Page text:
Sharon's Muse.... Let's chat over coffee while I ponder some things
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Sunday, March 09, 2008
Who are the real "Invisible Women?"
About three years ago, a woman emailed me describing herself as a young white college student writing a school paper on the invisibility of black women. She had come across my blog and wanted to know if I could provide some insight on the subject. I pointed her to some sources, but really didn't go into the matter in depth, feeling inadequate to do so. Actually, at the time, I thought it was presumptive of her to think that any black woman must somehow feel "invisible," much as it would have been presumptive for someone to expect a black person to know what it is like to live in the inner city. I'm always resistant to an assumption that a group of people must share a collectivity of experiences.
Still, I thought about that email today as I began reading a Newsweek article highlighting the Clinton campaign and what it supposedly means to the boomer generation of white women who were at the forefront of the women's movement. In the piece entitled "Hillary and the Invisible Women," author Tina Brown approaches the article from the perspective of a third party traveling with the press corps and provides some interesting behind-the-scene events including one that hit my ick factor when she recounted the press corp being forced to work in a men's bathroom right next to the urinals.
Brown patently and unapologetically co-opts the term "Invisible Women" from Ralph Ellison's novel and then tries to make a hollow argument that the plight of today's white 50+ middle-class woman is somehow comparable to that of the misbegotten Bigger Thomas, the protagonist of Ellison's tale of social disenfranchisement, racial intolerance, and blinding self-destruction. This harkens back to the label given to John Edwards by his wife, who asserted in another Newsweek article that her husband was disadvantaged for being white and male (an assertion that still causes me to blink rapidly).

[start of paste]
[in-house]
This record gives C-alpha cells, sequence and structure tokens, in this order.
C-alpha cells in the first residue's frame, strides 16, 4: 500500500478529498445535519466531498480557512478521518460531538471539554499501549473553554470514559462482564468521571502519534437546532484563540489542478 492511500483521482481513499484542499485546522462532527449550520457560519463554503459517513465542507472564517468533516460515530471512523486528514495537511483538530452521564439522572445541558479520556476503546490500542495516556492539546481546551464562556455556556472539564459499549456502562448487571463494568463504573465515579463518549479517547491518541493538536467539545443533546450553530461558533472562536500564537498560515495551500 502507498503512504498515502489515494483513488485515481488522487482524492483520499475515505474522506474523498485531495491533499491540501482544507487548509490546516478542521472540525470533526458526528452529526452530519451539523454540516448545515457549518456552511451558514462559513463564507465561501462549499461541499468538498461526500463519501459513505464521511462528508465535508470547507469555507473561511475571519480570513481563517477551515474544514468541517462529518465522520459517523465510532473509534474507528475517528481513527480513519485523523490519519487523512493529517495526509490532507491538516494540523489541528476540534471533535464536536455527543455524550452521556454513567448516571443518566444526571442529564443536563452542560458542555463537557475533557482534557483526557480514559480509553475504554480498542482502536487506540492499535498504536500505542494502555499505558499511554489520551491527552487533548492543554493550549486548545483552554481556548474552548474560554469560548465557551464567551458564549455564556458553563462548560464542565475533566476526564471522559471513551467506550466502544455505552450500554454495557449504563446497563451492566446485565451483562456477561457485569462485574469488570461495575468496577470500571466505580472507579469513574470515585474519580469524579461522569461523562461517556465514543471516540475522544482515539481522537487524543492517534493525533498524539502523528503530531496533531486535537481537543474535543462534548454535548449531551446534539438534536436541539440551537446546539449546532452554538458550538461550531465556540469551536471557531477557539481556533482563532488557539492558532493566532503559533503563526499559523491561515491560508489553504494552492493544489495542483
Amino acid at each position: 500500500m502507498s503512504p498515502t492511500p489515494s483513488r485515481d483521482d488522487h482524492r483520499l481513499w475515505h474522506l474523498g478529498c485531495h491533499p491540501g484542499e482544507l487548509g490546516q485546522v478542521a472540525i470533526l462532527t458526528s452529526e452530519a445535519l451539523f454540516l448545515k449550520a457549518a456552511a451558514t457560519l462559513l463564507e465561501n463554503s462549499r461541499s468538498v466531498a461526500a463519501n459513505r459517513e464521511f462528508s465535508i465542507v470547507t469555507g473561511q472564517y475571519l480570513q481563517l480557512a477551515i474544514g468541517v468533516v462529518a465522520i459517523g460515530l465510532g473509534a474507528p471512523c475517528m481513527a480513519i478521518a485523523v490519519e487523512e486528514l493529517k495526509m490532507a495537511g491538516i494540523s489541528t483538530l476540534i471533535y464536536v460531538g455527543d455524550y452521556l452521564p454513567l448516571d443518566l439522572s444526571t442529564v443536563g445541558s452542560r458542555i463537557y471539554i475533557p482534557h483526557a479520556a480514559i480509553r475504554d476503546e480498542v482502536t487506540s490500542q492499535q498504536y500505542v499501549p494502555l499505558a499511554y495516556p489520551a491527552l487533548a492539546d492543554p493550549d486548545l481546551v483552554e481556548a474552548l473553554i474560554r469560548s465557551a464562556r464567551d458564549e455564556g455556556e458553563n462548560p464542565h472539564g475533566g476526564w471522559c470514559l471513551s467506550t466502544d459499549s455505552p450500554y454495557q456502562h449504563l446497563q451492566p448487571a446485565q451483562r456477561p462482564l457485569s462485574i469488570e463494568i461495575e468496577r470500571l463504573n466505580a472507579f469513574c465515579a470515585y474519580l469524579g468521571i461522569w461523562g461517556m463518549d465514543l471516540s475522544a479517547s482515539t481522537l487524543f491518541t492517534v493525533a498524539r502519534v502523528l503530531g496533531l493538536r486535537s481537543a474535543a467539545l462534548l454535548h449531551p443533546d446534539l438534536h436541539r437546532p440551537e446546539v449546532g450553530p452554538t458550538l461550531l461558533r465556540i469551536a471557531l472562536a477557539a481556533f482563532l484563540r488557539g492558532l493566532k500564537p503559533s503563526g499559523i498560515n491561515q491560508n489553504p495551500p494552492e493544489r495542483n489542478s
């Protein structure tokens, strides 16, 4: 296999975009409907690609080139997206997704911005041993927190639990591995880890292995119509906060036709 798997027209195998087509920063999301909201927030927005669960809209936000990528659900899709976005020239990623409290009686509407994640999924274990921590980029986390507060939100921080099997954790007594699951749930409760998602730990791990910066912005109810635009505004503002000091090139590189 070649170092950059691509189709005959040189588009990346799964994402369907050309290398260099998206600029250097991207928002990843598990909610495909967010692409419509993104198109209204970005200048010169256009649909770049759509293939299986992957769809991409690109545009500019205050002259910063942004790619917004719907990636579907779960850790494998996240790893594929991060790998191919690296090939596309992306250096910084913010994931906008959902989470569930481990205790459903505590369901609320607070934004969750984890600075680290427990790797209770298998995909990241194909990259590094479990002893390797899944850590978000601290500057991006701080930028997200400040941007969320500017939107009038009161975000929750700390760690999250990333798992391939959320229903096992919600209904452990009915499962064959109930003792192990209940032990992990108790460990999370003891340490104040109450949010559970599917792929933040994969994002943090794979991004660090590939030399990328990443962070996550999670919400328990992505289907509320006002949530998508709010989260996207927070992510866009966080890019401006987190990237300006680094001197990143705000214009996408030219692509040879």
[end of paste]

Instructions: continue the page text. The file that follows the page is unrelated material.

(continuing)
Maybe Brown, a former British citizen who became a US citizen in 2005, really doesn't seem to understand the implications of her assertion:
"In 1952, Ralph Ellison's revelatory novel, "Invisible Man," nailed the experience of being black in America. In the relentless youth culture of the early 21st century, if you are 50 and female, the novel that's being written on your forehead every day is "Invisible Woman." All over the country there are vigorous, independent, self-liberated boomer women—women who possess all the management skills that come from raising families while holding down demanding jobs, women who have experience, enterprise and, among the empty nesters, a little financial independence, yet still find themselves steadfastly dissed and ignored. Advertisers don't want them. TV networks dump their older anchorwomen off the air. Hollywood studios refuse to write parts for them. Employers make it clear they'd prefer a "fresh (cheaper) face."